Continued effort needed against corruption

Open Government Minister Clare Curran warns there’s still more work to be done.

New Zealand has been rated the least corrupt country for the third year in a row - but Open Government Minister Clare Curran warns there’s still more work to be done.

“The latest Corruption Perceptions Index, released this morning by Transparency International, has New Zealand’s public sector edging out 175 other countries to take the top spot in this year’s results,” Ms Curran says.

“With a rating of 89 out of 100, we continue to show the high standards of conduct and integrity we hold ourselves to across the public sector when compared to other countries around the world.

“New Zealand has pulled away from Denmark to hold the top position on our own this year, compared to previous years where we have shared the number one ranking.”

“While we continue to hold the position of least corrupt country, and already have high standards of conduct and integrity, we must not be complacent.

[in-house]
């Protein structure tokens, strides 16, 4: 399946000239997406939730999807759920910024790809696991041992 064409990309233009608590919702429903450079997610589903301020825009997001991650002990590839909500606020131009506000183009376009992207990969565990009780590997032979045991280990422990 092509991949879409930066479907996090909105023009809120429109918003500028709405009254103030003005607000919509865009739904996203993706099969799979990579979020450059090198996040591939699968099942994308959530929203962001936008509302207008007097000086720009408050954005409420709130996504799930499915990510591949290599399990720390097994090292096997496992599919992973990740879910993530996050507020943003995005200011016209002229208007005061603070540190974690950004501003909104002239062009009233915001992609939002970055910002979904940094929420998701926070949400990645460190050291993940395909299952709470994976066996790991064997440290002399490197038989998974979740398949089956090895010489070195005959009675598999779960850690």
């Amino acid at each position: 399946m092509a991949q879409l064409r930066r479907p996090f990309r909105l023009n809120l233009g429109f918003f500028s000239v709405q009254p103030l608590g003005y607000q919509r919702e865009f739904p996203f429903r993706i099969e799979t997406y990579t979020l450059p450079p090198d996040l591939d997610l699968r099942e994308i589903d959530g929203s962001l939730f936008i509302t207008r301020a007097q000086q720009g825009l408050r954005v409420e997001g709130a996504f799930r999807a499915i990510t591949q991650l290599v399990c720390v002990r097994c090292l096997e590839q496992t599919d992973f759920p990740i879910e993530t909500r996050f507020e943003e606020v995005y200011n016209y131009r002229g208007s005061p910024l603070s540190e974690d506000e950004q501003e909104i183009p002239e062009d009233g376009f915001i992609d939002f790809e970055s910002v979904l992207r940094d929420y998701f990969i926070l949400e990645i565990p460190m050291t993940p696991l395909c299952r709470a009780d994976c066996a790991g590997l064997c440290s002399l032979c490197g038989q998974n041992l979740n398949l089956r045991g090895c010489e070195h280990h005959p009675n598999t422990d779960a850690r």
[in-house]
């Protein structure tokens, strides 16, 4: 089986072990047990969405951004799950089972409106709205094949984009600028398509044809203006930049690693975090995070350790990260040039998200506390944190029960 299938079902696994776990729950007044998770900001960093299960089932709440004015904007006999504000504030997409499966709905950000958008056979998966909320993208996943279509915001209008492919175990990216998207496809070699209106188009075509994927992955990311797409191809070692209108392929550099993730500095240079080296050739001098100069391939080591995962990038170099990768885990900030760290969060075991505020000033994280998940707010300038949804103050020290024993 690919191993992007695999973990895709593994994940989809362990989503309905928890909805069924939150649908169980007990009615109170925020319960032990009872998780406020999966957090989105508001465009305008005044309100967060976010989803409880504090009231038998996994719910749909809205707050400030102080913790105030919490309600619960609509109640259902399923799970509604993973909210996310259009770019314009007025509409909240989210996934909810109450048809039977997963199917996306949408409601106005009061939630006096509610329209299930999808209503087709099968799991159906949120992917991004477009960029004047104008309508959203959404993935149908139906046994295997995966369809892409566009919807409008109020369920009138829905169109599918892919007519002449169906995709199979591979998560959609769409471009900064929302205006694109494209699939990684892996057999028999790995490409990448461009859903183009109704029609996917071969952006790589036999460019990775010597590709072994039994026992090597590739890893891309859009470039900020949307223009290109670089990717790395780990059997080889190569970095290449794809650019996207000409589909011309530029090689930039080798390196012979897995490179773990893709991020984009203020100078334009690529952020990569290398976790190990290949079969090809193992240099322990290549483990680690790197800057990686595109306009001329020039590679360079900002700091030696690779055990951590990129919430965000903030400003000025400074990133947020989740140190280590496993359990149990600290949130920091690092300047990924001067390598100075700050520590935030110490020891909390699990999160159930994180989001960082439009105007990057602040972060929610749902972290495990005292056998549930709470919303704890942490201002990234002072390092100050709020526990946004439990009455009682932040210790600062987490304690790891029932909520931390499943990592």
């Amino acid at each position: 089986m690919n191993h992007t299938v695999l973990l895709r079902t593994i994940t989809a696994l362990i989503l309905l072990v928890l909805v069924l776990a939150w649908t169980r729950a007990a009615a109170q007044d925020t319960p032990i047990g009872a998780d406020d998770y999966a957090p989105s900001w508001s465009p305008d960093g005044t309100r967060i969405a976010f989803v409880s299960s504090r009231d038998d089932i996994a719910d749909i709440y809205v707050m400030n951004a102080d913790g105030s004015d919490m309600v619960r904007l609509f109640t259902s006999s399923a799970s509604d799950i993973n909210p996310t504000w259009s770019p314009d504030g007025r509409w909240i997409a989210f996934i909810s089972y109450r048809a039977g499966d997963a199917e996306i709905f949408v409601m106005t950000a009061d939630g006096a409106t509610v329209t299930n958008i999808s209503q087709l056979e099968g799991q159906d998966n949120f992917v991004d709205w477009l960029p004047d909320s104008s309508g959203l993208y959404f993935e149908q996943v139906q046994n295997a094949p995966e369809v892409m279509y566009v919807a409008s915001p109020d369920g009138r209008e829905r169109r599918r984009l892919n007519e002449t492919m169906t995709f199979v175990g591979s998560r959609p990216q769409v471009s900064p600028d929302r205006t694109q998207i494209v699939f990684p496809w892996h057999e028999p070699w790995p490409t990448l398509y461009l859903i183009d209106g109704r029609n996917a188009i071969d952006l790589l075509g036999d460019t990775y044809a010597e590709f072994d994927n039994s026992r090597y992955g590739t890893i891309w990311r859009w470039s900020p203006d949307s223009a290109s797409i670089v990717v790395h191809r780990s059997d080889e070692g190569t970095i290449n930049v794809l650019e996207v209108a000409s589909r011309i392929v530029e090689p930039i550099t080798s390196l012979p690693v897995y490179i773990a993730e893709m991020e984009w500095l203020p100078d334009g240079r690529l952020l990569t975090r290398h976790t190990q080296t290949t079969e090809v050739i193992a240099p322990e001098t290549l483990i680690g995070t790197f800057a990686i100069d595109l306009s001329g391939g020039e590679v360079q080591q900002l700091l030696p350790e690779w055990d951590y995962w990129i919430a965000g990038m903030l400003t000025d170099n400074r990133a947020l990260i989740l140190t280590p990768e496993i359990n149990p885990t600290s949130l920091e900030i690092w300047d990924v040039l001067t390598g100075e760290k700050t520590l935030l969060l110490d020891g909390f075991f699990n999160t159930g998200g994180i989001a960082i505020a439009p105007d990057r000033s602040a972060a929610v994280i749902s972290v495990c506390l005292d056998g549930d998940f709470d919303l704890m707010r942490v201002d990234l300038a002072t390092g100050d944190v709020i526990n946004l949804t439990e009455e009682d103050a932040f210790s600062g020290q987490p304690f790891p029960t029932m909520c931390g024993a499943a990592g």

"These results show we are not immune to behaviour and actions that can erode the great work done by the majority of people in the public sector.

“Our focus must be on building and maintaining the public’s trust in the integrity of the public sector, a key enabler in our ability to do better for New Zealand and New Zealanders.

"I expect a continued commitment to transparency and the highest levels of integrity,” Ms Curran says.

“This government is also committed to reviewing and improving our access to information frameworks and is currently initiating work on human rights in the digital environment.

“Our commitment to open government plays an important role in New Zealand’s democratic system, underpinning the public’s respect, trust, and confidence in the integrity of government.

“These and previous results show that countries who rank as the least corrupt generally have higher levels of media freedom, greater access to official information (particularly on public expenditure), and higher standards of conduct and integrity for public officials,” Ms Curran says.

The full list of countries is available on the Transparency International’s website here: https://www.transparency.org/news/feature/corruption_perceptions_index_2017


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